Point number 2 (of 5) really stood out for me:
'2. Ultra Fast Broadband: think mobile as well as fixed
National has talked about investing up to NZD $1.5b to help achieve ultra fast broadband that seems primarily oriented toward fibre to the home/business. There may be benefits in considering mobile as well as fixed. Mobile broadband is the fastest growing service category in Telecommunications with costs falling significantly as a result of maturing 3G technology and devices. While fixed broadband services are expected to maintain a speed/capacity advantage, the productivity enhancing value of ubiquitous service at high speeds/capacity and reasonable cost may be compelling.
Whether it’s a TV camera streaming live footage, videoconferencing using you (sic) laptop or simple content download – mobile broadband is about to come of age in NZ.'
There is absolutely nothing wrong with including mobile in the grander broadband plan in fact it makes a lot of sense but it is not all about price. The coming of age for mobile broadband is not about 'a TV camera streaming live footage, videoconferencing using you (sic) laptop or simple content download' which unfortunately are all very poor service examples. It is in fact about great and innovative services that drive adoption and create customer loyalty. There are plenty of small, innovative company's in New Zealand developing very cool services and applications for mobile networks. The problem for these company's has always been getting a moment of time with or any recognition from people such as a GM of mobile.
At my last place of employment we spent 18 months developing a world leading and in fact a world first service for mobile. It is no longer my place to get into the details of what we had developed but the development was the easy part. The hard part was getting any recognition or support from a major Telco. All we wanted was a reasonable data ($$) plan so we could launch the service and write big cheques for network usage each month. We weren't asking for any money, all we wanted was to pay money based on a reasonable price for data consumed. After 6 months of trying it became very frustrating.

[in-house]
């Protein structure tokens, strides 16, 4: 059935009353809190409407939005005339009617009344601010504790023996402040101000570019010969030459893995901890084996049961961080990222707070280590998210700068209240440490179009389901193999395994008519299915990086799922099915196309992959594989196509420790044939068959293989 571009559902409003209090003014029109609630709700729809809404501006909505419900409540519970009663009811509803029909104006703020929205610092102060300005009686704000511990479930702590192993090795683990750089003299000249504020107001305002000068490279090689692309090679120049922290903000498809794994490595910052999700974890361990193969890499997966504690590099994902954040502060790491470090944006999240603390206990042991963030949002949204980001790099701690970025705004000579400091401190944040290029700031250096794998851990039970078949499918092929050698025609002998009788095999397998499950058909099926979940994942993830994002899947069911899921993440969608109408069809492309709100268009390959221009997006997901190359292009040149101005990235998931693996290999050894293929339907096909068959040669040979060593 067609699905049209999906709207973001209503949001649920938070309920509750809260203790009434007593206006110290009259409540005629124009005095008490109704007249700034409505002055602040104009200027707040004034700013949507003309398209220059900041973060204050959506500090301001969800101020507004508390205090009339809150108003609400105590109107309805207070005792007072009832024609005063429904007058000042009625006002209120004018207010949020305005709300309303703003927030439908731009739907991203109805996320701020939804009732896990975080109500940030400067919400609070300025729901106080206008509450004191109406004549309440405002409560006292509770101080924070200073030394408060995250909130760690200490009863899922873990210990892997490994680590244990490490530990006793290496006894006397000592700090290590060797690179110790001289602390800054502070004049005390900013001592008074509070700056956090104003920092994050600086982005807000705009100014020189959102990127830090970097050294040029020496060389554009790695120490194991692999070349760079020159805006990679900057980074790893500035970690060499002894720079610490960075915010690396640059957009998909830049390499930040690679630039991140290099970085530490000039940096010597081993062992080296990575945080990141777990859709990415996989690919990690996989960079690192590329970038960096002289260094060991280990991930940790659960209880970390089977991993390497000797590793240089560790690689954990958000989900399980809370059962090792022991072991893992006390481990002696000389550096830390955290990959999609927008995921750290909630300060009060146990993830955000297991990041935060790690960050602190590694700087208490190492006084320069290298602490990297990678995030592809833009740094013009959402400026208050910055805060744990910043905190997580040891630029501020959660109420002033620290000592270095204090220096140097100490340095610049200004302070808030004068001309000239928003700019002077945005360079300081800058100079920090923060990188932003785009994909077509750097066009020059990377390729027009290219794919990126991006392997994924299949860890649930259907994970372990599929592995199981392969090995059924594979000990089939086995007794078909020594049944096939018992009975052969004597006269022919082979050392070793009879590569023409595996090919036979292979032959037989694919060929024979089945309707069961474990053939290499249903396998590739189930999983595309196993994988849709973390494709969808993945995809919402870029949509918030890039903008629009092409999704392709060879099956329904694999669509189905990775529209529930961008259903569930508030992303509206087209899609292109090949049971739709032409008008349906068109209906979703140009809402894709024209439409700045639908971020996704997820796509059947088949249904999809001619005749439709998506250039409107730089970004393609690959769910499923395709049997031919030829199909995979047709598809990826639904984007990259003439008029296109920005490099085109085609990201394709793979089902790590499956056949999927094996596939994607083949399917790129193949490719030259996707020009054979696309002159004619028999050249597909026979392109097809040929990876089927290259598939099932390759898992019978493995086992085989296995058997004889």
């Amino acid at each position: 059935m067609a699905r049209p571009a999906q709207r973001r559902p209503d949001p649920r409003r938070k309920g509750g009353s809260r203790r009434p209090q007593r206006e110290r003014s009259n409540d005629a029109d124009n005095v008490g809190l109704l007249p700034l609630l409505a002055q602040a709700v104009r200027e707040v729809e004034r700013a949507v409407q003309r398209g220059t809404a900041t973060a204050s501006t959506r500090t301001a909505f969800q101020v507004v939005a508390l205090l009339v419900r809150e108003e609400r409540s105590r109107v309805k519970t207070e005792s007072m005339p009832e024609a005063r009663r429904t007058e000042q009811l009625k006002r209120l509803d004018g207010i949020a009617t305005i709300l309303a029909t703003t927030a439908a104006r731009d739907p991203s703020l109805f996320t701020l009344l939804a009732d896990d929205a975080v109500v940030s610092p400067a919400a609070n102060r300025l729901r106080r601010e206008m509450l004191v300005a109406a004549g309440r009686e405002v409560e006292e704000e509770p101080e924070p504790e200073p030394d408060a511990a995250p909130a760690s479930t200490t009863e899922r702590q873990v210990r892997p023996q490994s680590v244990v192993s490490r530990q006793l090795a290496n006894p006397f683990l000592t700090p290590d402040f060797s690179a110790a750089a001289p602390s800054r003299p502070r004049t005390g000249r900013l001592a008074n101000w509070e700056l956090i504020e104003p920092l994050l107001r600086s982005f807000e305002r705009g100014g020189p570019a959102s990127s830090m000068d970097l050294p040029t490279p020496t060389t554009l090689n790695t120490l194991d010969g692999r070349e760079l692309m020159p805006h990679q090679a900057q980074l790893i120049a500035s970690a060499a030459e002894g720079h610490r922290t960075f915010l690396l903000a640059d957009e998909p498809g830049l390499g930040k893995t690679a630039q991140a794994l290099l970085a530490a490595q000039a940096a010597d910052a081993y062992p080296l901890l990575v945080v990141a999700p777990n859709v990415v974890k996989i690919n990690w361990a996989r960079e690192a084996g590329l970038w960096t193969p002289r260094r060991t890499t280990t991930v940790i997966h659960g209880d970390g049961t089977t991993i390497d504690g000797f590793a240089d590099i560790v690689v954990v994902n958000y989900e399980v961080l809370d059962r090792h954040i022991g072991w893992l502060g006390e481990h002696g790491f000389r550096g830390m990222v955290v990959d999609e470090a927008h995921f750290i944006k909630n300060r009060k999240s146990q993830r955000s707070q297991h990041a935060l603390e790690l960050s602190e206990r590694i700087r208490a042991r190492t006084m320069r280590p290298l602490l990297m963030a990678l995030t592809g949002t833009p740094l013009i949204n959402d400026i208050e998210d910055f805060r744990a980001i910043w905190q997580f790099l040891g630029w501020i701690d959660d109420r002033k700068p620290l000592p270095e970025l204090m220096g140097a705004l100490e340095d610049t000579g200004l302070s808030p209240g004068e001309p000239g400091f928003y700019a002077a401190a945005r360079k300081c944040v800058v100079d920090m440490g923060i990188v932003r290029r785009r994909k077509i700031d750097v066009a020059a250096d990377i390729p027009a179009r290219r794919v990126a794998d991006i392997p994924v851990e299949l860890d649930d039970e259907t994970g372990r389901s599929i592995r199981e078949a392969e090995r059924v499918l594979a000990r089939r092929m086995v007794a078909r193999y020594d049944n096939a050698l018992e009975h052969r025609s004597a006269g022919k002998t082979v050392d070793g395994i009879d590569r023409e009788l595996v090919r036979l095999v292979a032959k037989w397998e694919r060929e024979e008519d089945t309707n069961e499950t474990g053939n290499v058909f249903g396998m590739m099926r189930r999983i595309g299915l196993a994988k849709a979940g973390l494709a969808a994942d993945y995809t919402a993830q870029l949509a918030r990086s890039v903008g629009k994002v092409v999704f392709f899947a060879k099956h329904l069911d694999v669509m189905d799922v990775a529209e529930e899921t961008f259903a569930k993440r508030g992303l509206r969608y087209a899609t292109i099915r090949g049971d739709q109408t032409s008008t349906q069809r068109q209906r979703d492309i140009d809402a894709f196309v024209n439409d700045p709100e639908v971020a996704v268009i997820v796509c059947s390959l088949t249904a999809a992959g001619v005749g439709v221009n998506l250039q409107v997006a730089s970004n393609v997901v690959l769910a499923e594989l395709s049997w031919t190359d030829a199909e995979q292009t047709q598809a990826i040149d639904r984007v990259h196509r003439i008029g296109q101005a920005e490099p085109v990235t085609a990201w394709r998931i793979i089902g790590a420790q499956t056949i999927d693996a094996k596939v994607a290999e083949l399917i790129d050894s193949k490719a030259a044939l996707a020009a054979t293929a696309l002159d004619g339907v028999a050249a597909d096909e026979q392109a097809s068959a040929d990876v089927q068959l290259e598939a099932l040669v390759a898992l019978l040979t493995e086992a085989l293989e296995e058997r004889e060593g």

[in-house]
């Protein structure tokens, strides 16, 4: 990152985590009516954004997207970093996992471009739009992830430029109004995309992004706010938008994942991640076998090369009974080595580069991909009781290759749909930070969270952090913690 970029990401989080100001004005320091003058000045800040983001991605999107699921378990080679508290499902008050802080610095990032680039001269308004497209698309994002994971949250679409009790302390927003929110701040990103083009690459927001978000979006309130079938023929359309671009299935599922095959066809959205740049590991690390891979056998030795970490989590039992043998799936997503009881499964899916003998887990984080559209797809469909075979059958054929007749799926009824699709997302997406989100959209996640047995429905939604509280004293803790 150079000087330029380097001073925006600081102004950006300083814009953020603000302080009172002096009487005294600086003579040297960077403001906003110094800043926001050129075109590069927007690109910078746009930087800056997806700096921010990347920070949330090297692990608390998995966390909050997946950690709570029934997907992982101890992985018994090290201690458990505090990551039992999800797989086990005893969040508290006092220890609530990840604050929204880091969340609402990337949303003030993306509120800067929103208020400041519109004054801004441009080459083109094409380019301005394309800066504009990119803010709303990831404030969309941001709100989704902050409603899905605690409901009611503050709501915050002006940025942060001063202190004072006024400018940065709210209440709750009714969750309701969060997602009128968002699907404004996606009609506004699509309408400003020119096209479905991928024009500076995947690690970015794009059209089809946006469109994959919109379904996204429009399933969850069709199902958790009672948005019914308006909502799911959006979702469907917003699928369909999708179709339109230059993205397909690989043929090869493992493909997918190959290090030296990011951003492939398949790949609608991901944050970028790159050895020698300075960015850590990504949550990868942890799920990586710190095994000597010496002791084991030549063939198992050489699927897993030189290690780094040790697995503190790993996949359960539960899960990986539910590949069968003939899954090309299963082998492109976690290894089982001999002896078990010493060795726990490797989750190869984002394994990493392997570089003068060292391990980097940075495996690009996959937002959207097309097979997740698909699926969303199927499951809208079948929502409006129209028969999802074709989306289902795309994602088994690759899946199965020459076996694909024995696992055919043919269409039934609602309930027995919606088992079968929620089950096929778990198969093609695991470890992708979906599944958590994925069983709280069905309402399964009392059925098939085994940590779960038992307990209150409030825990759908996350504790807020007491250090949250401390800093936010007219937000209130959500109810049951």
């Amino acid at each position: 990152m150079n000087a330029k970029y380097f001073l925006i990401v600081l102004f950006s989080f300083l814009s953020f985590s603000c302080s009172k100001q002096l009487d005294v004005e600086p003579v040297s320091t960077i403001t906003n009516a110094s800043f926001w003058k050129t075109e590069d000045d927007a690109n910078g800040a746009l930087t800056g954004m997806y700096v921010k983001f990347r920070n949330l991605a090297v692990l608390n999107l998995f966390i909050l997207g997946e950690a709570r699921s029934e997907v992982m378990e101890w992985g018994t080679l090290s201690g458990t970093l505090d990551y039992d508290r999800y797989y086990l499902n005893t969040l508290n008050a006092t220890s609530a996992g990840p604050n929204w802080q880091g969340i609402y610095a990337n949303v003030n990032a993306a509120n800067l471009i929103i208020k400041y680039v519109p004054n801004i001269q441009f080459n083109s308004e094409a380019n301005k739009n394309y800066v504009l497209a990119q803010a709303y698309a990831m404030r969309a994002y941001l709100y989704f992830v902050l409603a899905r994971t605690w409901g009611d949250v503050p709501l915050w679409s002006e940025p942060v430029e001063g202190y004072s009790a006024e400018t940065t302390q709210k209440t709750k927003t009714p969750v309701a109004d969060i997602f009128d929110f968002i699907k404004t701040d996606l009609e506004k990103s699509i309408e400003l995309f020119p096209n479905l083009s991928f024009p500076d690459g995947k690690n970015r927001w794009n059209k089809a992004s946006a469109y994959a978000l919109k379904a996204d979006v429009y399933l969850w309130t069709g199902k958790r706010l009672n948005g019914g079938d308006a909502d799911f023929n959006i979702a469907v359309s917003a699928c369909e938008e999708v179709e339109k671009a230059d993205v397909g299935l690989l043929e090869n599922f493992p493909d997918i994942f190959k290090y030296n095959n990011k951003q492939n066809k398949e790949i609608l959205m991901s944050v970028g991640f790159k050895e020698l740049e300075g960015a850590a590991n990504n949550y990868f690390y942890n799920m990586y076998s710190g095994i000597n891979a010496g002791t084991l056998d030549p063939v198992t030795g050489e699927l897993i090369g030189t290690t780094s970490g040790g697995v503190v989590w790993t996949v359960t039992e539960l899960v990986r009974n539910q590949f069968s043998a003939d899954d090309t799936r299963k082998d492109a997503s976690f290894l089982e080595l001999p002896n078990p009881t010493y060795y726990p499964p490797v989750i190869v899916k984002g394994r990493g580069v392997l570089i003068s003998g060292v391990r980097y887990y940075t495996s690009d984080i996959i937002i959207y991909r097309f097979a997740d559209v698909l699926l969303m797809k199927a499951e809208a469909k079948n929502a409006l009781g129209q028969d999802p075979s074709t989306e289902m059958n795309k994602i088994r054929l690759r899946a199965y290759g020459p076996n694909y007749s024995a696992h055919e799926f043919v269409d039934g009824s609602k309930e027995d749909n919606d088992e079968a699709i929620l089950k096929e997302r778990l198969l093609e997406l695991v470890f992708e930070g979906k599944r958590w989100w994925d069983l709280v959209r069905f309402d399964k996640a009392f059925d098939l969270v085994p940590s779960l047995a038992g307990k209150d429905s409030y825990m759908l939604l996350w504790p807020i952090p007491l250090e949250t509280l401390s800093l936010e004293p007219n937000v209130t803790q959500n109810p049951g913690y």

Telecom used to have a developer program called dzone. It wasn't perfect but it did help developers 'get in the door' to speak to the right people and in a very few instances there were some business partnerships formed. Unfortunately dzone seemed to have disappeared during Mr Butler's leadership.
I would welcome a coffee and chat with the new Telecom director of mobile, Mr Paul Hamburger. I am sure a bit of history could help broaden the perspective.
Other related posts:
National to invest in broadband
We Blew our cap again
When you blow your broadband cap
Comment by Miki Szikszai, on 1-Dec-2008 23:14
Good call - it's funny how this paper is basically saying 'create a viable ecosystem' - I think Mr Hamburger would be happy to hear from you!
Comment by Martin Butler, on 2-Dec-2008 09:15
Good to hear from you and hope you're well. I would surmise (from an industry observer perspective) that both Telecom and Vodafone will be keen to encourage local developer applications having both now made significant committments in terms of their respective mobile network bearers.
I understand Telstra Corp Australia have had significant success here subsequent to their NextG W850 mobile deployment.
Comment by HamishMacEwan, on 11-Dec-2008 06:29
The item that took my eye in the list was No. 4:
Hosted (Cloud) Computing - NZ centre of excellence
NZ’s IT environment is characterised by a number of largely sub scale firms looking to compete on the NZ and World stage. Increasingly for those firms in the software business, a big component of their fixed cost relates to the operation and maintenance of the hosting environment.
Now there’s no secret formula in the fact that aggregating these fixed costs and distributing them over a larger range of services will help deliver scale.
Government should investigate the options to leverage existing commercial hosting operations through a combination of industry co-ordination and possible Government agency anchor tenancy. The objective being ease of commercial access to world class high QoS hosting services at competitive prices that reflect scale.
Odd suggestion IMHO for two reasons:
A) The larger the aggregation the greater the saving and that suggests Google or Amazon AWS ahead of anything in NZ. Plus if your goal is competing on the world stage, why would you dance in NZ? Ie, better you get hosted a lot closer to the larger markets than the few million here.
B) In light of recent news surrounding the GSN, aggregating hosting demand within Government has not proved to be a great success.
(Please forgive any formatting peculiarities, despite the imminent release of Chrome from beta, it does seem to have problems with WYSIWYG rich formatting text fields.)
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